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Abstract No.: TuOr-19
Speaker: Benedikt M. Kessler
Session: Peptidomics and Proteomics
Presentation date: Tue, Aug 29, 2006
Presentation time: 16:50 – 17:10

Ultra-Fast MS/MS Scanning Combined with Monolithic Column LC Increases Throughput in Proteomic Analysis

Benedikt M. Kessler1, Mariola Batycka1, Neil F. Inglis2, Ken Cook3, Alex Adam3, Douglas Fraser-Pitt2, David G. E. Smith2, Laura Main4, Anneke Lubben4

1 University of Oxford, Oxford, United Kingdom
2 Moredun Research Institute, Midlothian, United Kingdom
3 Dionex LC Packings, Conventry, United Kingdom
4 Bruker Daltonics, Coventry, United Arab Emirates

Correspondence address: Benedikt M. Kessler, University of Oxford, Clinical Medicine, Roosevelt Dr, Oxford, OX3 7BN United Kingdom.

Web site: http://www.ccmp.ox.ac.uk/kessler/

Keywords: Chromatography, Fast; Chromatography, Liquid -, Nanoscale Capillary; Ionization, Micro Electrospray (Nanospray); MS/MS, Liquid Chromatography.

Novel aspect: Higher throughput capabilities for conventional proteomics applications using monolithic columns combined with ultra-fast MS/MS scanning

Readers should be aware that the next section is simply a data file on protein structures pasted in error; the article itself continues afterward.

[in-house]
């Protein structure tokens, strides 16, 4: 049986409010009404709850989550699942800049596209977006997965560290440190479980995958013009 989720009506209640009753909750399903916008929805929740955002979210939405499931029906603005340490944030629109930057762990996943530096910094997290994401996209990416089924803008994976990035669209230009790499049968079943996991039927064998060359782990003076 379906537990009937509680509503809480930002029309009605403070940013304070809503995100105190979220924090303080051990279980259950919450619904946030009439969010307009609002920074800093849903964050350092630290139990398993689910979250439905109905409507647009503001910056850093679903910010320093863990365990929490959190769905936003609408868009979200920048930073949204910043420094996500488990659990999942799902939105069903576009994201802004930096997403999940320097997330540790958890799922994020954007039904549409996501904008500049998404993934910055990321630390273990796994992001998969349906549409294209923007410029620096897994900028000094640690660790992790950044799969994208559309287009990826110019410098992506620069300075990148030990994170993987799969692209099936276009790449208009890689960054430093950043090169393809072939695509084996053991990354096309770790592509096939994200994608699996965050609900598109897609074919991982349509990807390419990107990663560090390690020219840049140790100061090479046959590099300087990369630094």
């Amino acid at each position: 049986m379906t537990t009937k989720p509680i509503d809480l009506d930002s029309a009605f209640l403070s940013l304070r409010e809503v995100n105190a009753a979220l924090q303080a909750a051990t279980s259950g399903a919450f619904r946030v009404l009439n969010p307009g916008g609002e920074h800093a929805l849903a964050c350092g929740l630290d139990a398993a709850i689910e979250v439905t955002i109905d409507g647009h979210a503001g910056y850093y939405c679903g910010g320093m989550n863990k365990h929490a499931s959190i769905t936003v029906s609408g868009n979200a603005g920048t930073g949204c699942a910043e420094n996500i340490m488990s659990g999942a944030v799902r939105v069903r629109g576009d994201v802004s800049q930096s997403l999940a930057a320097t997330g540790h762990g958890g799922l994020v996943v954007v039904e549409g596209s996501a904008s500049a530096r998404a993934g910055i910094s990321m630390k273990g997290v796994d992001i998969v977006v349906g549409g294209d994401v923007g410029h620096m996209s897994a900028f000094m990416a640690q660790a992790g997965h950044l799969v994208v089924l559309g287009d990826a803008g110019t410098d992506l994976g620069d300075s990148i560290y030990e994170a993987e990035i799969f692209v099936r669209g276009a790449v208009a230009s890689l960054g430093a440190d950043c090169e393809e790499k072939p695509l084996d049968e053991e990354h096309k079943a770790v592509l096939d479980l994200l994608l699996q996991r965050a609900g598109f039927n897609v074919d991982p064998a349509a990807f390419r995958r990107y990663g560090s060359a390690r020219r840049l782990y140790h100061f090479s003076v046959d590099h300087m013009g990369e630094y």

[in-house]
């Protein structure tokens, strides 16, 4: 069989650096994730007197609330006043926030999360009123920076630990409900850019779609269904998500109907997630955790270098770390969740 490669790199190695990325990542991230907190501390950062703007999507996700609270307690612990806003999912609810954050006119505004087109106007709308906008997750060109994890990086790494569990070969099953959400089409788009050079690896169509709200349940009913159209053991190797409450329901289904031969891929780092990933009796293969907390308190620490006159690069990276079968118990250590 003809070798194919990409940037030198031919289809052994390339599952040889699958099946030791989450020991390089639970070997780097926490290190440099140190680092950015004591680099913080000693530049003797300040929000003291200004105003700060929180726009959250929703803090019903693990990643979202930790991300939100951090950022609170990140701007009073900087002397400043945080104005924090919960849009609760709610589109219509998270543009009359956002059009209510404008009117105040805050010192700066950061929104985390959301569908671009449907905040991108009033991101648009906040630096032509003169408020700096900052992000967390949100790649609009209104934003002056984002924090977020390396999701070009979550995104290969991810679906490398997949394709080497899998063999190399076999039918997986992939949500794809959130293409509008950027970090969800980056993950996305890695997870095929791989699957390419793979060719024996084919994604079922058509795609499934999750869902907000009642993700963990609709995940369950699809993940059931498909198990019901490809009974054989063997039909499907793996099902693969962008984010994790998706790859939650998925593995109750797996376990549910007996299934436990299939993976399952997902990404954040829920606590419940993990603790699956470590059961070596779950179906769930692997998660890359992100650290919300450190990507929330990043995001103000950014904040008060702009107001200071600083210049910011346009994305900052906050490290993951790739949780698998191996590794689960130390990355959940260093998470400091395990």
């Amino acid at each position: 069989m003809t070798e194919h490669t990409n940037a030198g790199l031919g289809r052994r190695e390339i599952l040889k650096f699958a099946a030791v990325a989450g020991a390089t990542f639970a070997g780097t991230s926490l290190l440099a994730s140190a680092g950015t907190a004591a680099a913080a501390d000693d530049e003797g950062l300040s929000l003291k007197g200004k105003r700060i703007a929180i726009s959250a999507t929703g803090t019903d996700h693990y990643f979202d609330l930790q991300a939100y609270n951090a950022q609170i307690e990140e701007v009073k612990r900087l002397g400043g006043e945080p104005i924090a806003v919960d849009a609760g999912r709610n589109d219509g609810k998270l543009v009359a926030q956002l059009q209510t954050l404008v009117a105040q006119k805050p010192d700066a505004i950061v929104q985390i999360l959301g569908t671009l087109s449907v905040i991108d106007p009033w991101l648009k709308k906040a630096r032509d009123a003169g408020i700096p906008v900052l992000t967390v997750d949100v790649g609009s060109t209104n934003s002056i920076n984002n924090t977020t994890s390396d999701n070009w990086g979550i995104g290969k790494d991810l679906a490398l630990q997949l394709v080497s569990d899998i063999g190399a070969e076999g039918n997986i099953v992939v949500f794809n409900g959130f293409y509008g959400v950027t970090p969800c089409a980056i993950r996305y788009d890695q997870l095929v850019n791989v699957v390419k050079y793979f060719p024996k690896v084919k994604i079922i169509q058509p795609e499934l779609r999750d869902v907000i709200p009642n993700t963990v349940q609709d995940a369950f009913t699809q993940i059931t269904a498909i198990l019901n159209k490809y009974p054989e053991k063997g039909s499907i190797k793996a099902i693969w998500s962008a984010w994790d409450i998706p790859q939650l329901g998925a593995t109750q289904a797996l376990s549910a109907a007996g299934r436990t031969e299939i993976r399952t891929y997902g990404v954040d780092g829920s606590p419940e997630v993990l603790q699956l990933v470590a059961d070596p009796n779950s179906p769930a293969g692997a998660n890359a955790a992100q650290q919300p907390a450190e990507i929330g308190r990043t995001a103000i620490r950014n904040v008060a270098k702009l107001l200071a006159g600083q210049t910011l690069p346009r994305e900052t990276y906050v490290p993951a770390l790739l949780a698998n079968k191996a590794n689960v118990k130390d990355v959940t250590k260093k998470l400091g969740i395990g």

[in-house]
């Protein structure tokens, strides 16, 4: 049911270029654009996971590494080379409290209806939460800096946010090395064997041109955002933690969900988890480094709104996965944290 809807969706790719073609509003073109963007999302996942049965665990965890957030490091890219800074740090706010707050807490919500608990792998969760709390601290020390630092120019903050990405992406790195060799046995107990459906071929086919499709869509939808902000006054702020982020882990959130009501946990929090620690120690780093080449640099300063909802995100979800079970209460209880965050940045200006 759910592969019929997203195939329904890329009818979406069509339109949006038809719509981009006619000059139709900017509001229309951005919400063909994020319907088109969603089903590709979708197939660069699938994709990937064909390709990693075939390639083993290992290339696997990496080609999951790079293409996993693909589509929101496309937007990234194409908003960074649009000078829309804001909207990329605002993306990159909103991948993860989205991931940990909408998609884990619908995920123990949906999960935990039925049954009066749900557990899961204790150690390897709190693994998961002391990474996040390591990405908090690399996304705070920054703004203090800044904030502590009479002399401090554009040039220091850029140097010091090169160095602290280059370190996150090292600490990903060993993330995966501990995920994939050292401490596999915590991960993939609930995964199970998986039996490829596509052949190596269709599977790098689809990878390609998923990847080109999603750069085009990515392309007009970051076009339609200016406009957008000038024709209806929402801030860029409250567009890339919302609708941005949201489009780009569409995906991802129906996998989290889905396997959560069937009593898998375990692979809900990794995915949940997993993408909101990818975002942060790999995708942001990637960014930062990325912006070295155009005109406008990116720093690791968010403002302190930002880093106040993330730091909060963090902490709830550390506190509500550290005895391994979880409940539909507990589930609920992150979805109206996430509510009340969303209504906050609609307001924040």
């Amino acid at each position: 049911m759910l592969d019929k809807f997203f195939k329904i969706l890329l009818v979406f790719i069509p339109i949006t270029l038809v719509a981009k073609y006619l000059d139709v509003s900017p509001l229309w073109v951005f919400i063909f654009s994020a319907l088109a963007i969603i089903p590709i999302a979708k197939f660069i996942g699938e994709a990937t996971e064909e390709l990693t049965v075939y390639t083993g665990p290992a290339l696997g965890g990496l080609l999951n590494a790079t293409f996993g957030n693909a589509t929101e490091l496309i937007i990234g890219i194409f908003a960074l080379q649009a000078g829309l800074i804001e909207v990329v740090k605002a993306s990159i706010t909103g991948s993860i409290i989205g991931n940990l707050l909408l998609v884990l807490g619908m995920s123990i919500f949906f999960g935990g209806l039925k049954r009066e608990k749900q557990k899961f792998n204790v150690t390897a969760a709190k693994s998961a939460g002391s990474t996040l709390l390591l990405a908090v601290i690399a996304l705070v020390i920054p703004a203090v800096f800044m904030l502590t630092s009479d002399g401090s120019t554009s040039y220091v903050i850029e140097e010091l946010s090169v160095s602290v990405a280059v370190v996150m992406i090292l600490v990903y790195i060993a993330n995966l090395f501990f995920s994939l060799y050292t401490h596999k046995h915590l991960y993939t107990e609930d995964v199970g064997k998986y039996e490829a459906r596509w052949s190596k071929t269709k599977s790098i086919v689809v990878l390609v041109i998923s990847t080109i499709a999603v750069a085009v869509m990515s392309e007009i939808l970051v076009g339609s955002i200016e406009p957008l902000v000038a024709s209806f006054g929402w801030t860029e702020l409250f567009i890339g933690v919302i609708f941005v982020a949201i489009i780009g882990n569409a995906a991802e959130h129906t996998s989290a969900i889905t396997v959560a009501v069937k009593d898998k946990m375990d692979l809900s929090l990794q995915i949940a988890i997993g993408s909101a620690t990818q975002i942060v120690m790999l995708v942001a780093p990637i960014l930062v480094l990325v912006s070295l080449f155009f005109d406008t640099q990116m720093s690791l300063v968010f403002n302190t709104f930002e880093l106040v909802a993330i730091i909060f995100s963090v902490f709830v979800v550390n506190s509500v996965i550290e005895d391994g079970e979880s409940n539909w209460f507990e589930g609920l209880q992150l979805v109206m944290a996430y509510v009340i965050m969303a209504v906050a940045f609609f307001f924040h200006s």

Liquid chromatography combined with electrospray mass spectrometry (LC-ESI-MS) has been used successfully for the characterization of bio-molecules in proteomics in the last few years. This methodology relied largely on the use of reversed-phase chromatography, in particular C18-based resins, which are suitable for separation of peptides. Here we show that polymeric [polystyrene divinylbenzene] monolithic columns can be used to separate peptide mixtures faster and at a higher resolution. For 500 fmol bovine serum albumin, up to 68% sequence coverage and Mascot Mowse scores of >2000 were obtained using a 9 min gradient on a monolithic column coupled to an ion trap mass spectrometer with ultra-fast MS/MS scan rates. In order to achieve similar results using C18 columns, it was necessary to extend gradient times to 30 min. In addition, we demonstrate the utility of this approach for the analysis of whole Escherichia coli cell lysates by 1D-SDS-PAGE in combination with LC-MS/MS using 4 min gradients on monolithic columns. Our results indicate higher throughput capabilities of monolithic columns (3-fold gain in time or more) for conventional proteomics applications, such as protein identification and high sequence coverage usually required for detection of PTMs. Further optimization of sensitivity and quality of sequence information is discussed, in particular when combined with mass spectrometers that have very fast MS - MS/MS switching and scanning capabilities.